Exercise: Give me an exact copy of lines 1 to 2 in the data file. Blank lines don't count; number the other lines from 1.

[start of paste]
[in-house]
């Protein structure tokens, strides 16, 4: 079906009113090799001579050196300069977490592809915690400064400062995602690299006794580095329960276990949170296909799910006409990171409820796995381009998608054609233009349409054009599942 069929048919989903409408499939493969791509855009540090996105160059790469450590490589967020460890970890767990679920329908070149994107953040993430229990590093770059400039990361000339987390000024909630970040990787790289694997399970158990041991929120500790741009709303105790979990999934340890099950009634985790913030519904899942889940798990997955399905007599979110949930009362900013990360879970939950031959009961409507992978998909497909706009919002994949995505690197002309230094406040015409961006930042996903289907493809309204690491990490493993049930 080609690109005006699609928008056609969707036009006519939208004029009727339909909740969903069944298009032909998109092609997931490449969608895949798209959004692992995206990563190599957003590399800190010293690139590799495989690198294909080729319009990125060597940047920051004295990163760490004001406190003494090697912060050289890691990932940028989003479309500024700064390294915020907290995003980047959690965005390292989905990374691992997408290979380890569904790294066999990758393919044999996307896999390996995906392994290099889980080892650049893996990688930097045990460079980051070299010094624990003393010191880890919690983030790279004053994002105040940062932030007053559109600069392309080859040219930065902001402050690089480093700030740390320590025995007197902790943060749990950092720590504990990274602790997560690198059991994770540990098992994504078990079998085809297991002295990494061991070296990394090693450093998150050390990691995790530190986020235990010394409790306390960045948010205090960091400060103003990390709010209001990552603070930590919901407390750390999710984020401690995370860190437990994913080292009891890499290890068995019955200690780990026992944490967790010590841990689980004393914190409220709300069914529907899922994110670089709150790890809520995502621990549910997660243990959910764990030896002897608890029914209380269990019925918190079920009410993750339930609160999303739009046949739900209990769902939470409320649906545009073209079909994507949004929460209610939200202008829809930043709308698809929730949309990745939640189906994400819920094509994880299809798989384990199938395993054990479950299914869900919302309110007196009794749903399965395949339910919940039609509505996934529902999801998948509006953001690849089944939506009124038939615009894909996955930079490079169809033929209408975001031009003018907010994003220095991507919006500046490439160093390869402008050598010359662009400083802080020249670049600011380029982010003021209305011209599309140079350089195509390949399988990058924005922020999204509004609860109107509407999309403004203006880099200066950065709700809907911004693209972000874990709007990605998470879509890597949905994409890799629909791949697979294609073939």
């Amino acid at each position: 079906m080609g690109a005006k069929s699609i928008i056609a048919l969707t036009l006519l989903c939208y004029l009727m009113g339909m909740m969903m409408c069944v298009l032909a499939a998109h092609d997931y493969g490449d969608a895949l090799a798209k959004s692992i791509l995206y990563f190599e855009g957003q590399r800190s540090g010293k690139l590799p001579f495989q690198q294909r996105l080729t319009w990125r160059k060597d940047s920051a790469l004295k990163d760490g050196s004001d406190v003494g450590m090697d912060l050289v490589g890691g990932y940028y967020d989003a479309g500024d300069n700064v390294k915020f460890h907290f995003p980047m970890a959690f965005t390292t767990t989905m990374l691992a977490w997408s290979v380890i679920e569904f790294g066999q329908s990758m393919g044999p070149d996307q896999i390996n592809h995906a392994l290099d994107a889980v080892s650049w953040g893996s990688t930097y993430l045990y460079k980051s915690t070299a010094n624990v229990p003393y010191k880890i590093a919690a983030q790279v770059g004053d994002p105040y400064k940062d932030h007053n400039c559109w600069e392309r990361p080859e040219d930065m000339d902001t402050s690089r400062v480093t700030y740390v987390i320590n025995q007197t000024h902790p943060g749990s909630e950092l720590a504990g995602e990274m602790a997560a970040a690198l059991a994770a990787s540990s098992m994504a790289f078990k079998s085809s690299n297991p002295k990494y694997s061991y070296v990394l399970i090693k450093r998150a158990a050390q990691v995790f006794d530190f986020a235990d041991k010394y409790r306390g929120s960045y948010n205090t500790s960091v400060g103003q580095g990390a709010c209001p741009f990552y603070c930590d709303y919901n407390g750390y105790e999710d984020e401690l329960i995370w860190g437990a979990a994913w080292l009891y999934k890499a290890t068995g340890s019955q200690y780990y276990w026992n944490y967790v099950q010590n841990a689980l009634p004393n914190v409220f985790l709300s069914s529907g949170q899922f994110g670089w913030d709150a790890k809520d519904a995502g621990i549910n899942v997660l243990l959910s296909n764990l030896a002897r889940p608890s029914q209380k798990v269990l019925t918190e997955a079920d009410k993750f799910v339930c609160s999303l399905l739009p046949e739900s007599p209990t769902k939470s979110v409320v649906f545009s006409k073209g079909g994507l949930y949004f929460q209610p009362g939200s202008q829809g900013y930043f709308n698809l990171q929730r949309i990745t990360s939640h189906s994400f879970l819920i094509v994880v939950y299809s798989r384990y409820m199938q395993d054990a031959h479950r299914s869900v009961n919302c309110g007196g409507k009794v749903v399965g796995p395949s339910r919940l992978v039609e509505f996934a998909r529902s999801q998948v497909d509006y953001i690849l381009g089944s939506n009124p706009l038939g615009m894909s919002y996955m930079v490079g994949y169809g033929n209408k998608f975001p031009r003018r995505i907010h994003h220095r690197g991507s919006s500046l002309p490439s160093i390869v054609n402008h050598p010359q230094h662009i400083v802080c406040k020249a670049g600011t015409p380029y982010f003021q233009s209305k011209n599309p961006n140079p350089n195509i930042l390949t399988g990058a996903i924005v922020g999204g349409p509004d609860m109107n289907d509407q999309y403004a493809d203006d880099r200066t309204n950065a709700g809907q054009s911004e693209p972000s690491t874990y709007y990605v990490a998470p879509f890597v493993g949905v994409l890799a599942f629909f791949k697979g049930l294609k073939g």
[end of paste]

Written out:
[in-house]
């Protein structure tokens, strides 16, 4: 079906009113090799001579050196300069977490592809915690400064400062995602690299006794580095329960276990949170296909799910006409990171409820796995381009998608054609233009349409054009599942 069929048919989903409408499939493969791509855009540090996105160059790469450590490589967020460890970890767990679920329908070149994107953040993430229990590093770059400039990361000339987390000024909630970040990787790289694997399970158990041991929120500790741009709303105790979990999934340890099950009634985790913030519904899942889940798990997955399905007599979110949930009362900013990360879970939950031959009961409507992978998909497909706009919002994949995505690197002309230094406040015409961006930042996903289907493809309204690491990490493993049930 080609690109005006699609928008056609969707036009006519939208004029009727339909909740969903069944298009032909998109092609997931490449969608895949798209959004692992995206990563190599957003590399800190010293690139590799495989690198294909080729319009990125060597940047920051004295990163760490004001406190003494090697912060050289890691990932940028989003479309500024700064390294915020907290995003980047959690965005390292989905990374691992997408290979380890569904790294066999990758393919044999996307896999390996995906392994290099889980080892650049893996990688930097045990460079980051070299010094624990003393010191880890919690983030790279004053994002105040940062932030007053559109600069392309080859040219930065902001402050690089480093700030740390320590025995007197902790943060749990950092720590504990990274602790997560690198059991994770540990098992994504078990079998085809297991002295990494061991070296990394090693450093998150050390990691995790530190986020235990010394409790306390960045948010205090960091400060103003990390709010209001990552603070930590919901407390750390999710984020401690995370860190437990994913080292009891890499290890068995019955200690780990026992944490967790010590841990689980004393914190409220709300069914529907899922994110670089709150790890809520995502621990549910997660243990959910764990030896002897608890029914209380269990019925918190079920009410993750339930609160999303739009046949739900209990769902939470409320649906545009073209079909994507949004929460209610939200202008829809930043709308698809929730949309990745939640189906994400819920094509994880299809798989384990199938395993054990479950299914869900919302309110007196009794749903399965395949339910919940039609509505996934529902999801998948509006953001690849089944939506009124038939615009894909996955930079490079169809033929209408975001031009003018907010994003220095991507919006500046490439160093390869402008050598010359662009400083802080020249670049600011380029982010003021209305011209599309140079350089195509390949399988990058924005922020999204509004609860109107509407999309403004203006880099200066950065709700809907911004693209972000874990709007990605998470879509890597949905994409890799629909791949697979294609073939």